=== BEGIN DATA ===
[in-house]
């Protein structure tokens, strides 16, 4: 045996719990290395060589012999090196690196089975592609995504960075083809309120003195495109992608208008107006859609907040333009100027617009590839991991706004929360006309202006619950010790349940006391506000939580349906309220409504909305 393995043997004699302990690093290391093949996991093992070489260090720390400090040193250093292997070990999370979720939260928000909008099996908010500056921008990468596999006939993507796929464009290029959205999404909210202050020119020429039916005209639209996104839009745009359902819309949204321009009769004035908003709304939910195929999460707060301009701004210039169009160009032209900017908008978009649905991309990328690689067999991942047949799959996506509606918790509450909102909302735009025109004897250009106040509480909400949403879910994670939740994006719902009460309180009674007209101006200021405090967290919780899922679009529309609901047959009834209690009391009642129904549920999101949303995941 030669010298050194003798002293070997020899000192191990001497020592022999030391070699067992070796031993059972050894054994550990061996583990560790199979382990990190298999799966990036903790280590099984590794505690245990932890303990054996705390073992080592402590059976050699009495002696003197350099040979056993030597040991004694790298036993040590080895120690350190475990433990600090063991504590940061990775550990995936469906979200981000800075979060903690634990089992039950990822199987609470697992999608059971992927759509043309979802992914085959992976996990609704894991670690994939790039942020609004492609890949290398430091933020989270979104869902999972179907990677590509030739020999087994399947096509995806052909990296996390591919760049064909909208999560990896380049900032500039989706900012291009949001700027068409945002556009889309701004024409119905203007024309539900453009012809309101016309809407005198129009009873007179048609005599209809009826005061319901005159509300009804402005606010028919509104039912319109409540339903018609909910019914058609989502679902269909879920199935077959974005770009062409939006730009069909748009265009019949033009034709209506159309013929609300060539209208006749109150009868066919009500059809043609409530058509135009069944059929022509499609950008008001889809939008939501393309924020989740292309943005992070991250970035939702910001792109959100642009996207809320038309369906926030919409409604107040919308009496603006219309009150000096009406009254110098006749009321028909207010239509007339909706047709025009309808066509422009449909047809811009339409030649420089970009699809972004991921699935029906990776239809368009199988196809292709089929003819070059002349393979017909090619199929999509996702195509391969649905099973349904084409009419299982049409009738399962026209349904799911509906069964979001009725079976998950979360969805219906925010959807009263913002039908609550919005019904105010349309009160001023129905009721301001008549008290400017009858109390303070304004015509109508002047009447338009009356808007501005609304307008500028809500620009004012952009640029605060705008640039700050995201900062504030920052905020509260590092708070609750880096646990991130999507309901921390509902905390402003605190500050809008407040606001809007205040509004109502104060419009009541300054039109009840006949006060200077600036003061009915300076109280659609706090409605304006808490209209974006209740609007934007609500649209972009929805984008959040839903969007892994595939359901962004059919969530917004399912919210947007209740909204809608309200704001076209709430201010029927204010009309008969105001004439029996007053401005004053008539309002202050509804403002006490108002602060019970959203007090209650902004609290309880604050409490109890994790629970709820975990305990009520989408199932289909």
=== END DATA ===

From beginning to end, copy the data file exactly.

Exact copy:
[in-house]
């Protein structure tokens, strides 16, 4: 045996719990290395060589012999090196690196089975592609995504960075083809309120003195495109992608208008107006859609907040333009100027617009590839991991706004929360006309202006619950010790349940006391506000939580349906309220409504909305 393995043997004699302990690093290391093949996991093992070489260090720390400090040193250093292997070990999370979720939260928000909008099996908010500056921008990468596999006939993507796929464009290029959205999404909210202050020119020429039916005209639209996104839009745009359902819309949204321009009769004035908003709304939910195929999460707060301009701004210039169009160009032209900017908008978009649905991309990328690689067999991942047949799959996506509606918790509450909102909302735009025109004897250009106040509480909400949403879910994670939740994006719902009460309180009674007209101006200021405090967290919780899922679009529309609901047959009834209690009391009642129904549920999101949303995941 030669010298050194003798002293070997020899000192191990001497020592022999030391070699067992070796031993059972050894054994550990061996583990560790199979382990990190298999799966990036903790280590099984590794505690245990932890303990054996705390073992080592402590059976050699009495002696003197350099040979056993030597040991004694790298036993040590080895120690350190475990433990600090063991504590940061990775550990995936469906979200981000800075979060903690634990089992039950990822199987609470697992999608059971992927759509043309979802992914085959992976996990609704894991670690994939790039942020609004492609890949290398430091933020989270979104869902999972179907990677590509030739020999087994399947096509995806052909990296996390591919760049064909909208999560990896380049900032500039989706900012291009949001700027068409945002556009889309701004024409119905203007024309539900453009012809309101016309809407005198129009009873007179048609005599209809009826005061319901005159509300009804402005606010028919509104039912319109409540339903018609909910019914058609989502679902269909879920199935077959974005770009062409939006730009069909748009265009019949033009034709209506159309013929609300060539209208006749109150009868066919009500059809043609409530058509135009069944059929022509499609950008008001889809939008939501393309924020989740292309943005992070991250970035939702910001792109959100642009996207809320038309369906926030919409409604107040919308009496603006219309009150000096009406009254110098006749009321028909207010239509007339909706047709025009309808066509422009449909047809811009339409030649420089970009699809972004991921699935029906990776239809368009199988196809292709089929003819070059002349393979017909090619199929999509996702195509391969649905099973349904084409009419299982049409009738399962026209349904799911509906069964979001009725079976998950979360969805219906925010959807009263913002039908609550919005019904105010349309009160001023129905009721301001008549008290400017009858109390303070304004015509109508002047009447338009009356808007501005609304307008500028809500620009004012952009640029605060705008640039700050995201900062504030920052905020509260590092708070609750880096646990991130999507309901921390509902905390402003605190500050809008407040606001809007205040509004109502104060419009009541300054039109009840006949006060200077600036003061009915300076109280659609706090409605304006808490209209974006209740609007934007609500649209972009929805984008959040839903969007892994595939359901962004059919969530917004399912919210947007209740909204809608309200704001076209709430201010029927204010009309008969105001004439029996007053401005004053008539309002202050509804403002006490108002602060019970959203007090209650902004609290309880604050409490109890994790629970709820975990305990009520989408199932289909």